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Clinical Trials are done to answer specific scientific questions such as how to improve disease prevention, detection and treatment. Clinical trials also show researchers what does and does not work. To reach these goals, new procedures, devices and/or medications are tested for safety and effectiveness during a clinical trial.
Answer: Researchers cannot guarantee outcomes or benefits from participation. Patients receive treatment form doctors who are leaders in their field. Patients are very closely monitored for their safety.
Answer: Not true – you can quit a clinical study at any time, for any reason. Your doctor will continue to administer the best known standard treatment for you.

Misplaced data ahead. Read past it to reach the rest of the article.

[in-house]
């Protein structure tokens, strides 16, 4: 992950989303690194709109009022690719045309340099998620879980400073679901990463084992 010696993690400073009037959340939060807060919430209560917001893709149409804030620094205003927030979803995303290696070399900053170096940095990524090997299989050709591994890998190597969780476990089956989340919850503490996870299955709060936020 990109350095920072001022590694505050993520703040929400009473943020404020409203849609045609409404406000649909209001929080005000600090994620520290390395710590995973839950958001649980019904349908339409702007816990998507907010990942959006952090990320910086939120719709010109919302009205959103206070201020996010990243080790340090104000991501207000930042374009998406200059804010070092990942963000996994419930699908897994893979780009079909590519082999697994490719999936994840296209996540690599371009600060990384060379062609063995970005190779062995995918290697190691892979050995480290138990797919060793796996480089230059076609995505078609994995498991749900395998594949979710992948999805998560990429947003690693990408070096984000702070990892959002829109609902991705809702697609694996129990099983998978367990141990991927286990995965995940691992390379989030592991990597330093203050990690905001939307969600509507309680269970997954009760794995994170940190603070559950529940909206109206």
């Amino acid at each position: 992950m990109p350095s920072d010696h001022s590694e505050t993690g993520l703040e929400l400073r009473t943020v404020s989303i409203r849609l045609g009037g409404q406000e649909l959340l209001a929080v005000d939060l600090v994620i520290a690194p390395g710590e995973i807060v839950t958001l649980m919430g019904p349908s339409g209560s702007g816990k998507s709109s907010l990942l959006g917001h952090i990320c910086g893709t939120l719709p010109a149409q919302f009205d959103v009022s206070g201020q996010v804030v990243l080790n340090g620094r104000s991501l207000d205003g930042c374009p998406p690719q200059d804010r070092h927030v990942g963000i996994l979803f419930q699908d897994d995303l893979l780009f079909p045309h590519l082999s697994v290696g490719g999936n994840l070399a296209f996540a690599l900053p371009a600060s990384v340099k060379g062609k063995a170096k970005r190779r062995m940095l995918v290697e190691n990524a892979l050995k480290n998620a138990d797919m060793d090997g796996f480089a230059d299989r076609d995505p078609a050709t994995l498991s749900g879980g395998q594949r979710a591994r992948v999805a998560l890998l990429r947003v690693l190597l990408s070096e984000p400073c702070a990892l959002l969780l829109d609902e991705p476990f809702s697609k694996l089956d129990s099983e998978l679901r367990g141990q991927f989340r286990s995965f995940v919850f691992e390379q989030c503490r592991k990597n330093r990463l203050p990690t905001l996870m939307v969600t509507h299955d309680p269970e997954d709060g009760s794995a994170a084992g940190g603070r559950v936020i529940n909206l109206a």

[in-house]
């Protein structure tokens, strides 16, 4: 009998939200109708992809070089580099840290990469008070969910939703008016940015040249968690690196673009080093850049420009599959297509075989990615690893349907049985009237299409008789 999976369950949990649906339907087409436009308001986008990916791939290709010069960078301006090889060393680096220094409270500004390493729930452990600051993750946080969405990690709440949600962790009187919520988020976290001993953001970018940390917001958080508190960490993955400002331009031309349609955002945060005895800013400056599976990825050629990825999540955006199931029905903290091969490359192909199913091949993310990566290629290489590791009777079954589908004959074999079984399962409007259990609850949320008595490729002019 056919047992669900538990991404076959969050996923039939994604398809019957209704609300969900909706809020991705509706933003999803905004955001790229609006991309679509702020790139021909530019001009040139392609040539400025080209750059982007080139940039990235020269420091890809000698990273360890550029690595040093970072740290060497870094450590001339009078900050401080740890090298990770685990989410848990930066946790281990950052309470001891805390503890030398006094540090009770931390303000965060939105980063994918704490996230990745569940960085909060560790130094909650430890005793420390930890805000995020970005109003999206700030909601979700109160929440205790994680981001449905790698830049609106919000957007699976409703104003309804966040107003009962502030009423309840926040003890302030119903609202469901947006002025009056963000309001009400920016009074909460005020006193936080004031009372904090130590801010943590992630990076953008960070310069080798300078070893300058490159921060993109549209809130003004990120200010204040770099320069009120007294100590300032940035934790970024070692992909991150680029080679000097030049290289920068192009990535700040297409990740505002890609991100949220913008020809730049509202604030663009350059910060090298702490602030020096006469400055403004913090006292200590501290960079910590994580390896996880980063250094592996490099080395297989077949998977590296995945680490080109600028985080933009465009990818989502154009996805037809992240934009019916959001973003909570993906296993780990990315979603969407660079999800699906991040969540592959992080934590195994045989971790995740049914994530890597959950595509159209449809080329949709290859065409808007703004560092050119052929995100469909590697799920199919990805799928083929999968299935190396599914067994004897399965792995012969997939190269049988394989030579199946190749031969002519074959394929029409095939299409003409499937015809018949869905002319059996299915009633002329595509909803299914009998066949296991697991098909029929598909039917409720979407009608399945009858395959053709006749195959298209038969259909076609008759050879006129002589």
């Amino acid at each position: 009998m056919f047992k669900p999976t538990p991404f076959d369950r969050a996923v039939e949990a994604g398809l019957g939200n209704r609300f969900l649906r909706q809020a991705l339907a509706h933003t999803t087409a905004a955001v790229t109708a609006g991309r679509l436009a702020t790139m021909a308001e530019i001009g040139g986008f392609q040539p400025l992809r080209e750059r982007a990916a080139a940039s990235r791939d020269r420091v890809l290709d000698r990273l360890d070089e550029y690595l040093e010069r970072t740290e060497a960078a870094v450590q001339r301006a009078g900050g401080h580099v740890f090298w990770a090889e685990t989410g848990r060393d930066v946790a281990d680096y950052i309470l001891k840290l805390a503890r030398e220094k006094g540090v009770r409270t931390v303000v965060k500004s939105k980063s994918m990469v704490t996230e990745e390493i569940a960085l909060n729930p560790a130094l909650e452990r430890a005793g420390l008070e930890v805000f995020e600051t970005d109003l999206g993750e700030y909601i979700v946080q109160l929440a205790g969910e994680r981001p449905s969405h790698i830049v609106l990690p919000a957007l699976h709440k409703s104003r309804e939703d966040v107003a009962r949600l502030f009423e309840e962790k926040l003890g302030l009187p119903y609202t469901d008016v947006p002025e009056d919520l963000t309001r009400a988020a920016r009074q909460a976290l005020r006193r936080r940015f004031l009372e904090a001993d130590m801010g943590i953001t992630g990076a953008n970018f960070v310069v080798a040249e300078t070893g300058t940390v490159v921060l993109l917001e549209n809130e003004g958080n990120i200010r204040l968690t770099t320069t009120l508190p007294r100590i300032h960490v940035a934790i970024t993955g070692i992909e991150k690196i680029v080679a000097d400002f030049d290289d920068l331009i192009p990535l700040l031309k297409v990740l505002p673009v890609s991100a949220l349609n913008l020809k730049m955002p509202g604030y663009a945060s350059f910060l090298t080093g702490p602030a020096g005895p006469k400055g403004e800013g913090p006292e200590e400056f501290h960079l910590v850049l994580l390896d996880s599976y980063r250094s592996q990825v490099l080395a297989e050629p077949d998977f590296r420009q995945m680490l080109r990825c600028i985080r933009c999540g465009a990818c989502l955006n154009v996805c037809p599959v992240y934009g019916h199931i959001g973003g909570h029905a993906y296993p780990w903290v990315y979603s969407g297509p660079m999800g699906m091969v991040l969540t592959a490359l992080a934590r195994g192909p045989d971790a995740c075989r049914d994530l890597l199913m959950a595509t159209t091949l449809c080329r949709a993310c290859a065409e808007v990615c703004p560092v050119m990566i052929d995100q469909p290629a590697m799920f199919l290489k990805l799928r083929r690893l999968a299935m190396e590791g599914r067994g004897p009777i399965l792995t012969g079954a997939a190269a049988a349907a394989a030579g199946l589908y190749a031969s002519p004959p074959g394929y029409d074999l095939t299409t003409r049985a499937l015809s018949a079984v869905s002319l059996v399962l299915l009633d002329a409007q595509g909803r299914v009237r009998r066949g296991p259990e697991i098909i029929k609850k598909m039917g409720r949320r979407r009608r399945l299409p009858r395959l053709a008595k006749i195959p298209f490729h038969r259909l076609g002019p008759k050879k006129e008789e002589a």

Answer: New treatments are tested only after there is valid scientific evidence that they are likely to be effective and safe. Patients are informed of possible known risks, as well as possible unforseen risks.
Answer: All randomized clinical studies offer patients at least the best known standard treatment in one arm of the trial. Experimental arms are compared to the standard treatment. If a standard treatment is unavailable, we compare to placebo.
Answer: If a clinical study consists of care that would otherwise be considered standard of care, your insurance company can be billed. If the only purpose of the visit, treatment, or procedure is for research, your insurance company cannot be billed.